Did you know that electronics are the fastest growing segment of the global waste stream? It’s not all that surprising given that the tech industry cranks out new products in the blink of an eye or so it seems.
And if you’re an average American, then you’re household has uses nearly 30 electronic products, such as laptops, mobile phones, and cell phones. (Consumer Electronics Association, 2013)
Americans generated more than 3.14 million tons of e-waste in 2013. (EPA)
What you may not know is that under Colorado law, disposal of electronics in landfills is illegal and has been since 2013. Colorado and other states want to keep electronics out of landfills where they can leach harmful metals into groundwater and soils. And if you’re wondering whether landfills leak, the answer is definitely, yes. Nor do we want them shipped overseas to unregulated facilities where workers often lack even the most basic safety equipment to prevent exposure to toxic or caustic chemicals.
The best way to dispose of electronics responsibly is to bring them to the Eco-Cycle/City of Boulder Center for Hard-to-Recycle in Boulder, or to another recycler with e-Steward certification. The e-Steward standard is the strictest in the industry and meets the highest data security standards and the highest international standards for protecting workers and the environment.
Recycling one million laptops saves the energy equivalent to the electricity used by close to 4,000 U.S. homes annually, according to the EPA, and helps keep toxic materials out of local landfills.
And there’s another great reason to recycle your electronics at the Eco-Cycle operated CHaRM facility. JOBS, local jobs, for young adults on the autism spectrum or who have other disabilities and who excel at dismantling and processing electronics. In fact, their focus on detailed, repetitive work makes them among the best workers in the industry.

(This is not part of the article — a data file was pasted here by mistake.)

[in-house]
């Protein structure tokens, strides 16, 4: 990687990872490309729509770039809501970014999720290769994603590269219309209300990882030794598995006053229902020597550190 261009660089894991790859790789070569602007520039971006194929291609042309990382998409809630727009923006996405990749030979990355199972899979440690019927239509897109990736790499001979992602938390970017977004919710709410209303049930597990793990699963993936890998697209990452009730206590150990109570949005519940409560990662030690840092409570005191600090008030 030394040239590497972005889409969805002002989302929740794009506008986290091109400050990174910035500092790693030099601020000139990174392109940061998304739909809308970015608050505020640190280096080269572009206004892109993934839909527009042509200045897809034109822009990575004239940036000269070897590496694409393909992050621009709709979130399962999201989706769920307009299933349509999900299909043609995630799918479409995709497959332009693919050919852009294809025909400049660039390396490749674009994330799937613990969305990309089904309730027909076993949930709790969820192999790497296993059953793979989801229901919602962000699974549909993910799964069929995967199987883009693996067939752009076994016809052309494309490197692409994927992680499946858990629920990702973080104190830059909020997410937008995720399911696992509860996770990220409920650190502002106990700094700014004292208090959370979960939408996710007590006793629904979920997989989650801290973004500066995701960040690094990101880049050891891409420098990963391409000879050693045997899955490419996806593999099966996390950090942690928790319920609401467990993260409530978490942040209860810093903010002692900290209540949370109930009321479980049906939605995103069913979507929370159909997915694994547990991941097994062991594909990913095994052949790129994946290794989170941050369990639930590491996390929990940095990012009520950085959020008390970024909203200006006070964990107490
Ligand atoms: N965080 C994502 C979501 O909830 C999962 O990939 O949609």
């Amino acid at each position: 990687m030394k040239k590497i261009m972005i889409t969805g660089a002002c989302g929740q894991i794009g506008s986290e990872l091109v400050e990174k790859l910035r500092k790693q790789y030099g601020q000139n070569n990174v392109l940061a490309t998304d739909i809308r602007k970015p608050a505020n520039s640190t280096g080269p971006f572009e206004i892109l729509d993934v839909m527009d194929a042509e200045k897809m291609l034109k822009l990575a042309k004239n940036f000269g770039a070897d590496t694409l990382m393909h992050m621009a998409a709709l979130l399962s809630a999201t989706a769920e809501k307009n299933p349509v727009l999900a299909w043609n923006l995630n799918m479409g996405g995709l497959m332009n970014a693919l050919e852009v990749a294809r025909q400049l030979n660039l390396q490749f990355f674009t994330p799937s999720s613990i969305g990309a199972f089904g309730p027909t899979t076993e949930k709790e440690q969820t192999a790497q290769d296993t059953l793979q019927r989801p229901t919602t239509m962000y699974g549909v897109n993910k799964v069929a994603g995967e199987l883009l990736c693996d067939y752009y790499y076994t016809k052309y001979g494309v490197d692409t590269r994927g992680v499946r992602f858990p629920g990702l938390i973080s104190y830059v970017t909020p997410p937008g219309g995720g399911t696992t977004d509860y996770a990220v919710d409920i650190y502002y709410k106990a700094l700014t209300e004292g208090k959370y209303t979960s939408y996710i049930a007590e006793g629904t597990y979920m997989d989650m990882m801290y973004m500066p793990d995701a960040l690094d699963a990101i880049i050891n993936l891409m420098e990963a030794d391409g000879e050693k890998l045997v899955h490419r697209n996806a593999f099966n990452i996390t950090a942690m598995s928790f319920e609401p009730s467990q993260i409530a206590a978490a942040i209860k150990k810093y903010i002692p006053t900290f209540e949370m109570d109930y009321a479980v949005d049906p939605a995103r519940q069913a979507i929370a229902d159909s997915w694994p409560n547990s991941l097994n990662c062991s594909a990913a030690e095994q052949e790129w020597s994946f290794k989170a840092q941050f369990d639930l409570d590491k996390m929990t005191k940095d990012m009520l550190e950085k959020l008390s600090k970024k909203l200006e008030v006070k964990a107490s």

That’s the mission of our nonprofit partner, Blue Star Recyclers. Blue Star and Eco-Cycle have been partners since 2016, recycling about one million pounds of electronics annually in the Boulder area. Blue Star also has facilities in Denver and Colorado Springs.
It’s a perfect match.
- Of the roughly 50 million people in the United States who have a developmental disability, less than 20 percent are meaningfully employed – yet most are employable. http://www.bls.gov/news.release/disabl.nr0.htm
- Of the estimated 50 million tons of electronic waste generated globally each year, less than 20 percent is responsibly recycled – yet at least 95 percent is recyclable. http://unu.edu/news/news/ewaste-2014-unu-report.html
So whether you’re an individual with an outdated phone or a business with dozens of old computers to unload, you can recycle them responsibly at the CHaRM located at 6400 Arapahoe Road in Boulder. Check our website for details and fees at www.ecocycle.org/charm
KGNU will bring you recycling tips and covering zero waste issues throughout the year in partnership with Eco-Cycle, thanks to a grant from Boulder County.